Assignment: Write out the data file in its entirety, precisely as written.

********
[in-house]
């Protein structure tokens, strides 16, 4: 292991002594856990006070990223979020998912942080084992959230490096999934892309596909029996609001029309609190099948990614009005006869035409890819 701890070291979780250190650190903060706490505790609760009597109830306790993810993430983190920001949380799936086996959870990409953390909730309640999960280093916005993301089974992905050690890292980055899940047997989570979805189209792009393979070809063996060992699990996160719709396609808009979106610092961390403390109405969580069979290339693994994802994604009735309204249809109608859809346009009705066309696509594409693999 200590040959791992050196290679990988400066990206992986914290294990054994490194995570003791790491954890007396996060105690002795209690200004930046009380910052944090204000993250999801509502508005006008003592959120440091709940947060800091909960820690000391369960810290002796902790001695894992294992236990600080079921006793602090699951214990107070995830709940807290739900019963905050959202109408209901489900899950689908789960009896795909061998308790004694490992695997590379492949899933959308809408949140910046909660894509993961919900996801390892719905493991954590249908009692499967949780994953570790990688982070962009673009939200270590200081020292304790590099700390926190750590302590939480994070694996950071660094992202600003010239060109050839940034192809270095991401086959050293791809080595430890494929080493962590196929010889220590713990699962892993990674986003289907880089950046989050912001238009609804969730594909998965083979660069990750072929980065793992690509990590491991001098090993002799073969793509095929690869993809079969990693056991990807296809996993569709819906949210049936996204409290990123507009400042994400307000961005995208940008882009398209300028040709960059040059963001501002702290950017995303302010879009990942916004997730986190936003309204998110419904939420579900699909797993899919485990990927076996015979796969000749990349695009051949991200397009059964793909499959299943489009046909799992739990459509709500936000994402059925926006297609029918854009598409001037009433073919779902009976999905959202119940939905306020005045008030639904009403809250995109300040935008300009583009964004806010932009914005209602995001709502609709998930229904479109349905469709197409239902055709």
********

[in-house]
């Protein structure tokens, strides 16, 4: 292991002594856990006070990223979020998912942080084992959230490096999934892309596909029996609001029309609190099948990614009005006869035409890819 701890070291979780250190650190903060706490505790609760009597109830306790993810993430983190920001949380799936086996959870990409953390909730309640999960280093916005993301089974992905050690890292980055899940047997989570979805189209792009393979070809063996060992699990996160719709396609808009979106610092961390403390109405969580069979290339693994994802994604009735309204249809109608859809346009009705066309696509594409693999 200590040959791992050196290679990988400066990206992986914290294990054994490194995570003791790491954890007396996060105690002795209690200004930046009380910052944090204000993250999801509502508005006008003592959120440091709940947060800091909960820690000391369960810290002796902790001695894992294992236990600080079921006793602090699951214990107070995830709940807290739900019963905050959202109408209901489900899950689908789960009896795909061998308790004694490992695997590379492949899933959308809408949140910046909660894509993961919900996801390892719905493991954590249908009692499967949780994953570790990688982070962009673009939200270590200081020292304790590099700390926190750590302590939480994070694996950071660094992202600003010239060109050839940034192809270095991401086959050293791809080595430890494929080493962590196929010889220590713990699962892993990674986003289907880089950046989050912001238009609804969730594909998965083979660069990750072929980065793992690509990590491991001098090993002799073969793509095929690869993809079969990693056991990807296809996993569709819906949210049936996204409290990123507009400042994400307000961005995208940008882009398209300028040709960059040059963001501002702290950017995303302010879009990942916004997730986190936003309204998110419904939420579900699909797993899919485990990927076996015979796969000749990349695009051949991200397009059964793909499959299943489009046909799992739990459509709500936000994402059925926006297609029918854009598409001037009433073919779902009976999905959202119940939905306020005045008030639904009403809250995109300040935008300009583009964004806010932009914005209602995001709502609709998930229904479109349905469709197409239902055709």